Traditionally the way to log into websites, whether it's your bank, Facebook, Twitter, your blog, or any place, is to provide a username and password. Passwords are sometimes called a "something you know" security. Since there are so many websites requiring usernames and passwords, and password managers aren't widely used yet, it is common to reuse passwords across different sites. That also means that if a website got hacked in the past where you used the same username / password combination as on Facebook, other people could use that information to "guess" your password and gain access to a site that hasn't been compromised yet.
In order to make password reuse less of a concern, we can use two factor authentication.
What is it?
Two factor authentication (2fa from now on) is a method to double check that you're really you by requiring one more check against something you have. This is usually a code generated by an authenticator application on your smartphone, or a physical device, or a text message that's sent to your phone.
2fa will give you a one-time code that you'll also have to provide as part of your login. That code can be generated by a card reader, a smartphone app, or a small device, depending on the organisation. Banks that have 2fa will give you a card reader or a small device, while most online services will help you set up an authenticator app.
More technical details
When you set up 2fa you provide a special code (seed) of your account / device which will instruct the authenticator to generate the correct codes. This usually happens by scanning a QR code, or by providing the site with a unique identifier of your physical device.
Based on that information, the authenticator will provide a different code that's time based (called a TOTP, or Time based One Time Password). Because only you should have the authenticator set up to your account's seed, other people can't generate the correct code without your device.
Why is it important?
With 2fa turned on, these sites will also require the person logging in to provide another code from something that you should have on your person. This means that the security of those accounts are greatly improved as they will most likely not have access to the device that generates the second code, which means that even though they do have your password, they won't be able to log in.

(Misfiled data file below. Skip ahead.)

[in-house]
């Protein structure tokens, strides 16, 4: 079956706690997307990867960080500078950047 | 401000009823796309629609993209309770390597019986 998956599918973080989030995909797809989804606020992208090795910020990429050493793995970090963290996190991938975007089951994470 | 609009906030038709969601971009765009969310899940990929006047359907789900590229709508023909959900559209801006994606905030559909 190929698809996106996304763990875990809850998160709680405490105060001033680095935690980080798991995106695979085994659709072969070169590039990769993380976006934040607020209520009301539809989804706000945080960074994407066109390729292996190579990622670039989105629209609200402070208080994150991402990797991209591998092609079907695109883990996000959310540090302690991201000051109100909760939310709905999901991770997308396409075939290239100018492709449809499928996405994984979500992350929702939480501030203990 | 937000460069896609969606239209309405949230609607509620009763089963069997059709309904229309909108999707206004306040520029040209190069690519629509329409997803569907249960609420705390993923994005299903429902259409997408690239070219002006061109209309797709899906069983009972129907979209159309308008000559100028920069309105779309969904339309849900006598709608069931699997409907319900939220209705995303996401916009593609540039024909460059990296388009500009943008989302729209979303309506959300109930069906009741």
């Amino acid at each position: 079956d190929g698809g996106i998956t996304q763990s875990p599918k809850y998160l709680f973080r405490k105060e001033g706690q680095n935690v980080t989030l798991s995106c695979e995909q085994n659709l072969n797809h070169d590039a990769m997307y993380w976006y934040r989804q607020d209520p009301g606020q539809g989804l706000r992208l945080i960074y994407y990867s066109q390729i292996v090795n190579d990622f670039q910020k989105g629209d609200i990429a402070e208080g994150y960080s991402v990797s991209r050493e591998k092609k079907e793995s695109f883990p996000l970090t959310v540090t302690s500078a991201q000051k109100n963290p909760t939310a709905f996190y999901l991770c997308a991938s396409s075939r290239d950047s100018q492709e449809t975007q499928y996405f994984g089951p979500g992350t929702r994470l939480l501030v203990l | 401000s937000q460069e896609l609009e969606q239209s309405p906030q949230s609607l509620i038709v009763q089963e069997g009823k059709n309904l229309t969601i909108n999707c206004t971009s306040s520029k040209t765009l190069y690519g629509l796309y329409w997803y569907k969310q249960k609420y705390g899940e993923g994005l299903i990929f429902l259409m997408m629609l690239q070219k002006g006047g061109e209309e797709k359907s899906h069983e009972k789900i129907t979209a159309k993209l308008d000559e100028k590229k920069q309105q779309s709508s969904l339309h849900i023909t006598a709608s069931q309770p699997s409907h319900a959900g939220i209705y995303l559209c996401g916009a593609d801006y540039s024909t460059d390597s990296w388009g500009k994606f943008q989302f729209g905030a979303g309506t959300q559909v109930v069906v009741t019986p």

What's happening with it?
Currently 2fa is being rolled out slowly across the UK. HMRC recently changed their 2fa offering by providing a way to set up an authenticator application along with the possibility of sending a one time code over text message, which is problematic (see later). A which? report released on 20th October 2016 found that of the 11 high street banks, only 5 offered 2fa to their customers.
2fa is very closely related to encryption of user data while in storage and in transit. Without encryption, there's no point for 2fa.
Examples of different ways of generating 2fa codes
Different sites will have different ways of offering 2fa. Most sites do not offer any, others will offer multiple ways depending on the product / service you use on them. They generally fall into the following categories:
- send one time codes over text message, eg Twitter, HMRC, PayPal
- generate a code with their own application, eg Blizzard, Microsoft, Steam, Twitter, Facebook, HSBC
- generate a code with a generic authenticator application, such as Google Authenticator or Authy, eg Slack, Facebook, Freeagent, iwantmyname, CloudFlare, Stripe, Amazon, Github, Google
- generate a code with a physical device, eg: HSBC, Barclays
- use a hardware authentication device, such as a Yubikey, eg: Google, Github
Why is sending a one time code over text message problematic?
The main premise for 2fa is to generate a code with something you have. A text message is generated on the side of the service provider (PayPal or Twitter, for example), and then they use a service to send the code that they generated over to you via the cell network.
This network communnication can fail for a number of reasons:
- your phone is not connected to a network, because you're abroad and don't have signal, or simply you're in a place where your mobile provider doesn't have good signal strength
- there is a network error and them sending the code simply failed and the message got lost
- alternatively the security of your mobile service operator has been defeated and other people gained access to your account and persuaded your provider to send out a new sim card for your phone number to them. That way messages sent to your number would arrive on their device they put the new sim card in. There have been a lot of news about gaining access to mobile phone accounts using social engineering.
The Web Matters position
2fa should be used where possible as it enhances the integrity and security of accounts and account access by providing an additional layer of verification and confidence that the person logging in is who they say they are.
That said 2fa authentication should be implemented in a standard way, which means it's preferable to do it with an authenticator app / standard reusable hardware device than sending the code over text message or using proprietary hardware devices.